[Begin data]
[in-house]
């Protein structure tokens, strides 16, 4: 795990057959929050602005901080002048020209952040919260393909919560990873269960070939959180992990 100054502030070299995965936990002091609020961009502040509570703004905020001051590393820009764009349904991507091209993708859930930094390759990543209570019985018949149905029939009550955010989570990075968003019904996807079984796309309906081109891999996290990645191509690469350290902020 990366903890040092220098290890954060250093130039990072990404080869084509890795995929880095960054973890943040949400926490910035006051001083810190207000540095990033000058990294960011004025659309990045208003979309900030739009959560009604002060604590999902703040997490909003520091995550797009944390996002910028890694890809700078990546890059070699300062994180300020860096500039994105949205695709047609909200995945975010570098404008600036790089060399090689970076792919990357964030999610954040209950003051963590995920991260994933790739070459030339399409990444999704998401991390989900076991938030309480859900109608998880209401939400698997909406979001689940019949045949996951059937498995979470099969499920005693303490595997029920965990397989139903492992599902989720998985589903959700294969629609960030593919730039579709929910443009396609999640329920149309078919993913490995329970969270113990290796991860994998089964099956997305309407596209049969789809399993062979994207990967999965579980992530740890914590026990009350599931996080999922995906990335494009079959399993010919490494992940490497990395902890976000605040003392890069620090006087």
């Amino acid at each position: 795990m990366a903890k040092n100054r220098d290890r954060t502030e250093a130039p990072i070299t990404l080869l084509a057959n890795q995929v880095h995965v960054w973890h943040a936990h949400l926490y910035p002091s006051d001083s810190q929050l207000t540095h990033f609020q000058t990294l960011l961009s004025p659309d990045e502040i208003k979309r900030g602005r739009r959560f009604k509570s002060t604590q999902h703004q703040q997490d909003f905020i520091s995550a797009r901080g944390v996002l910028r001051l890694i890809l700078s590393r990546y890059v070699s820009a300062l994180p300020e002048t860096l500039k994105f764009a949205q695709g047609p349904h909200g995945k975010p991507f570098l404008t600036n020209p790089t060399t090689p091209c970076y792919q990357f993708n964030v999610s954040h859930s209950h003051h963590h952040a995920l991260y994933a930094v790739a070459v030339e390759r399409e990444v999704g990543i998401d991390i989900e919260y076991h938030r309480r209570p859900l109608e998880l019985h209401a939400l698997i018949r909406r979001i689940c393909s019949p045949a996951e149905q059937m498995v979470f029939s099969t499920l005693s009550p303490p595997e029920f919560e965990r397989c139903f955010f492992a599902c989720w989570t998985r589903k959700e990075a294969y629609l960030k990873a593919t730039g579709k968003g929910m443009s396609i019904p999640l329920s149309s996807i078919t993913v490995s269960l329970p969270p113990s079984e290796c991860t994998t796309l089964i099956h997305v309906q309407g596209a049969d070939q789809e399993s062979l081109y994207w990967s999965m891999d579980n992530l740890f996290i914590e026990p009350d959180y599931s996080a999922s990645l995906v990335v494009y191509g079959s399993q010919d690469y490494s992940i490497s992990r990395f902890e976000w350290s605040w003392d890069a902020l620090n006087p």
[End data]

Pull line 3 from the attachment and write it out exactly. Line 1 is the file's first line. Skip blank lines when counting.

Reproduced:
């Amino acid at each position: 795990m990366a903890k040092n100054r220098d290890r954060t502030e250093a130039p990072i070299t990404l080869l084509a057959n890795q995929v880095h995965v960054w973890h943040a936990h949400l926490y910035p002091s006051d001083s810190q929050l207000t540095h990033f609020q000058t990294l960011l961009s004025p659309d990045e502040i208003k979309r900030g602005r739009r959560f009604k509570s002060t604590q999902h703004q703040q997490d909003f905020i520091s995550a797009r901080g944390v996002l910028r001051l890694i890809l700078s590393r990546y890059v070699s820009a300062l994180p300020e002048t860096l500039k994105f764009a949205q695709g047609p349904h909200g995945k975010p991507f570098l404008t600036n020209p790089t060399t090689p091209c970076y792919q990357f993708n964030v999610s954040h859930s209950h003051h963590h952040a995920l991260y994933a930094v790739a070459v030339e390759r399409e990444v999704g990543i998401d991390i989900e919260y076991h938030r309480r209570p859900l109608e998880l019985h209401a939400l698997i018949r909406r979001i689940c393909s019949p045949a996951e149905q059937m498995v979470f029939s099969t499920l005693s009550p303490p595997e029920f919560e965990r397989c139903f955010f492992a599902c989720w989570t998985r589903k959700e990075a294969y629609l960030k990873a593919t730039g579709k968003g929910m443009s396609i019904p999640l329920s149309s996807i078919t993913v490995s269960l329970p969270p113990s079984e290796c991860t994998t796309l089964i099956h997305v309906q309407g596209a049969d070939q789809e399993s062979l081109y994207w990967s999965m891999d579980n992530l740890f996290i914590e026990p009350d959180y599931s996080a999922s990645l995906v990335v494009y191509g079959s399993q010919d690469y490494s992940i490497s992990r990395f902890e976000w350290s605040w003392d890069a902020l620090n006087p």